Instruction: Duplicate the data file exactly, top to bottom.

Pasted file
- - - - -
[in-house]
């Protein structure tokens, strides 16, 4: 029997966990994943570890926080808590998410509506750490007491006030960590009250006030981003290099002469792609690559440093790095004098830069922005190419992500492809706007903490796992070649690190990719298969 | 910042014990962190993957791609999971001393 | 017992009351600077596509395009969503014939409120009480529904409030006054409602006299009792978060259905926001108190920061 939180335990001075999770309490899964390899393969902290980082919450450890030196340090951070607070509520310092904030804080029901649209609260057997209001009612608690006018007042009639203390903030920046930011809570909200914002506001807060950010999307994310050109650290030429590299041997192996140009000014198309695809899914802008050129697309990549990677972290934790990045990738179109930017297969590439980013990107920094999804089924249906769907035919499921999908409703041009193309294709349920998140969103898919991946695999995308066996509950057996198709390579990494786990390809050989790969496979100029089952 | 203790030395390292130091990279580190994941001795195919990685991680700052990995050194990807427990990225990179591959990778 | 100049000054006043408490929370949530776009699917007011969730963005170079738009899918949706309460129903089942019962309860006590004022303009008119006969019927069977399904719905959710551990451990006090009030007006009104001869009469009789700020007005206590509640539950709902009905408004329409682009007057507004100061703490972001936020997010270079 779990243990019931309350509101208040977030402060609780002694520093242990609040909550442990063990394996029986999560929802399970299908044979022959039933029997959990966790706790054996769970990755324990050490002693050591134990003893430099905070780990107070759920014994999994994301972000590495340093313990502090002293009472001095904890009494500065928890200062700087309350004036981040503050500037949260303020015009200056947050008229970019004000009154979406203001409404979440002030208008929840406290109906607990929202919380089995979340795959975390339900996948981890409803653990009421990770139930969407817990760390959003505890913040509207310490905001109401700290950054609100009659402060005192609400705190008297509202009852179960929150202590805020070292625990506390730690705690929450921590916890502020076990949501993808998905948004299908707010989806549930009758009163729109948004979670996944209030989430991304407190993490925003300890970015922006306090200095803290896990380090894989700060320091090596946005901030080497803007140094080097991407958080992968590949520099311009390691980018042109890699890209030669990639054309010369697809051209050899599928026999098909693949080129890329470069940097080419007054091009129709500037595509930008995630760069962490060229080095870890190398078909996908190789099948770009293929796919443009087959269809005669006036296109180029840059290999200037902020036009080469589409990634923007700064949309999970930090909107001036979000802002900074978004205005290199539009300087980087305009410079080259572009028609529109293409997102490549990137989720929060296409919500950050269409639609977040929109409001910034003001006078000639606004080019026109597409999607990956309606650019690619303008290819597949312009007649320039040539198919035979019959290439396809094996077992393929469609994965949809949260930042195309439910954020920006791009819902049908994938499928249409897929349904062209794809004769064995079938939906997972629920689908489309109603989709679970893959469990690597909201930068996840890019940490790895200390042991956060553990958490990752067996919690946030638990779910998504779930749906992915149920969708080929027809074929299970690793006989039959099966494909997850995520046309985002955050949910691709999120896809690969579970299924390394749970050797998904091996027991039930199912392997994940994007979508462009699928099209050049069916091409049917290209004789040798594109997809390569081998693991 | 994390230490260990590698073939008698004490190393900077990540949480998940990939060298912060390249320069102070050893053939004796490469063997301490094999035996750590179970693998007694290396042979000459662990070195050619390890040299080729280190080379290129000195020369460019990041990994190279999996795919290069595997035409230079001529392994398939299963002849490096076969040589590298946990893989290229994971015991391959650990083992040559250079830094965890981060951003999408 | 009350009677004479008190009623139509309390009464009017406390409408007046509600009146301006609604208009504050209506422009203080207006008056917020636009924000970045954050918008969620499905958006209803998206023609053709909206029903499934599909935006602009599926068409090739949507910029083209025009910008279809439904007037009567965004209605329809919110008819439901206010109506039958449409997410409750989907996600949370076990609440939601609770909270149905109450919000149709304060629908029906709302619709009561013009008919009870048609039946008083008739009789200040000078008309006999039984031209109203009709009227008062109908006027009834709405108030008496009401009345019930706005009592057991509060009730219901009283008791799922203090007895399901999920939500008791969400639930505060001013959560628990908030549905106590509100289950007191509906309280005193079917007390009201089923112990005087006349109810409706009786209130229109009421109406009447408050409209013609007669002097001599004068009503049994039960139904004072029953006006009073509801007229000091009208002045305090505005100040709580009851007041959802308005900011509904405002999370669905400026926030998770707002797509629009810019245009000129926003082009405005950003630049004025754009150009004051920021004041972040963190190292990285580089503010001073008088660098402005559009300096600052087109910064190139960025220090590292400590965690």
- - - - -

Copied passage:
[in-house]
């Protein structure tokens, strides 16, 4: 029997966990994943570890926080808590998410509506750490007491006030960590009250006030981003290099002469792609690559440093790095004098830069922005190419992500492809706007903490796992070649690190990719298969 | 910042014990962190993957791609999971001393 | 017992009351600077596509395009969503014939409120009480529904409030006054409602006299009792978060259905926001108190920061 939180335990001075999770309490899964390899393969902290980082919450450890030196340090951070607070509520310092904030804080029901649209609260057997209001009612608690006018007042009639203390903030920046930011809570909200914002506001807060950010999307994310050109650290030429590299041997192996140009000014198309695809899914802008050129697309990549990677972290934790990045990738179109930017297969590439980013990107920094999804089924249906769907035919499921999908409703041009193309294709349920998140969103898919991946695999995308066996509950057996198709390579990494786990390809050989790969496979100029089952 | 203790030395390292130091990279580190994941001795195919990685991680700052990995050194990807427990990225990179591959990778 | 100049000054006043408490929370949530776009699917007011969730963005170079738009899918949706309460129903089942019962309860006590004022303009008119006969019927069977399904719905959710551990451990006090009030007006009104001869009469009789700020007005206590509640539950709902009905408004329409682009007057507004100061703490972001936020997010270079 779990243990019931309350509101208040977030402060609780002694520093242990609040909550442990063990394996029986999560929802399970299908044979022959039933029997959990966790706790054996769970990755324990050490002693050591134990003893430099905070780990107070759920014994999994994301972000590495340093313990502090002293009472001095904890009494500065928890200062700087309350004036981040503050500037949260303020015009200056947050008229970019004000009154979406203001409404979440002030208008929840406290109906607990929202919380089995979340795959975390339900996948981890409803653990009421990770139930969407817990760390959003505890913040509207310490905001109401700290950054609100009659402060005192609400705190008297509202009852179960929150202590805020070292625990506390730690705690929450921590916890502020076990949501993808998905948004299908707010989806549930009758009163729109948004979670996944209030989430991304407190993490925003300890970015922006306090200095803290896990380090894989700060320091090596946005901030080497803007140094080097991407958080992968590949520099311009390691980018042109890699890209030669990639054309010369697809051209050899599928026999098909693949080129890329470069940097080419007054091009129709500037595509930008995630760069962490060229080095870890190398078909996908190789099948770009293929796919443009087959269809005669006036296109180029840059290999200037902020036009080469589409990634923007700064949309999970930090909107001036979000802002900074978004205005290199539009300087980087305009410079080259572009028609529109293409997102490549990137989720929060296409919500950050269409639609977040929109409001910034003001006078000639606004080019026109597409999607990956309606650019690619303008290819597949312009007649320039040539198919035979019959290439396809094996077992393929469609994965949809949260930042195309439910954020920006791009819902049908994938499928249409897929349904062209794809004769064995079938939906997972629920689908489309109603989709679970893959469990690597909201930068996840890019940490790895200390042991956060553990958490990752067996919690946030638990779910998504779930749906992915149920969708080929027809074929299970690793006989039959099966494909997850995520046309985002955050949910691709999120896809690969579970299924390394749970050797998904091996027991039930199912392997994940994007979508462009699928099209050049069916091409049917290209004789040798594109997809390569081998693991 | 994390230490260990590698073939008698004490190393900077990540949480998940990939060298912060390249320069102070050893053939004796490469063997301490094999035996750590179970693998007694290396042979000459662990070195050619390890040299080729280190080379290129000195020369460019990041990994190279999996795919290069595997035409230079001529392994398939299963002849490096076969040589590298946990893989290229994971015991391959650990083992040559250079830094965890981060951003999408 | 009350009677004479008190009623139509309390009464009017406390409408007046509600009146301006609604208009504050209506422009203080207006008056917020636009924000970045954050918008969620499905958006209803998206023609053709909206029903499934599909935006602009599926068409090739949507910029083209025009910008279809439904007037009567965004209605329809919110008819439901206010109506039958449409997410409750989907996600949370076990609440939601609770909270149905109450919000149709304060629908029906709302619709009561013009008919009870048609039946008083008739009789200040000078008309006999039984031209109203009709009227008062109908006027009834709405108030008496009401009345019930706005009592057991509060009730219901009283008791799922203090007895399901999920939500008791969400639930505060001013959560628990908030549905106590509100289950007191509906309280005193079917007390009201089923112990005087006349109810409706009786209130229109009421109406009447408050409209013609007669002097001599004068009503049994039960139904004072029953006006009073509801007229000091009208002045305090505005100040709580009851007041959802308005900011509904405002999370669905400026926030998770707002797509629009810019245009000129926003082009405005950003630049004025754009150009004051920021004041972040963190190292990285580089503010001073008088660098402005559009300096600052087109910064190139960025220090590292400590965690």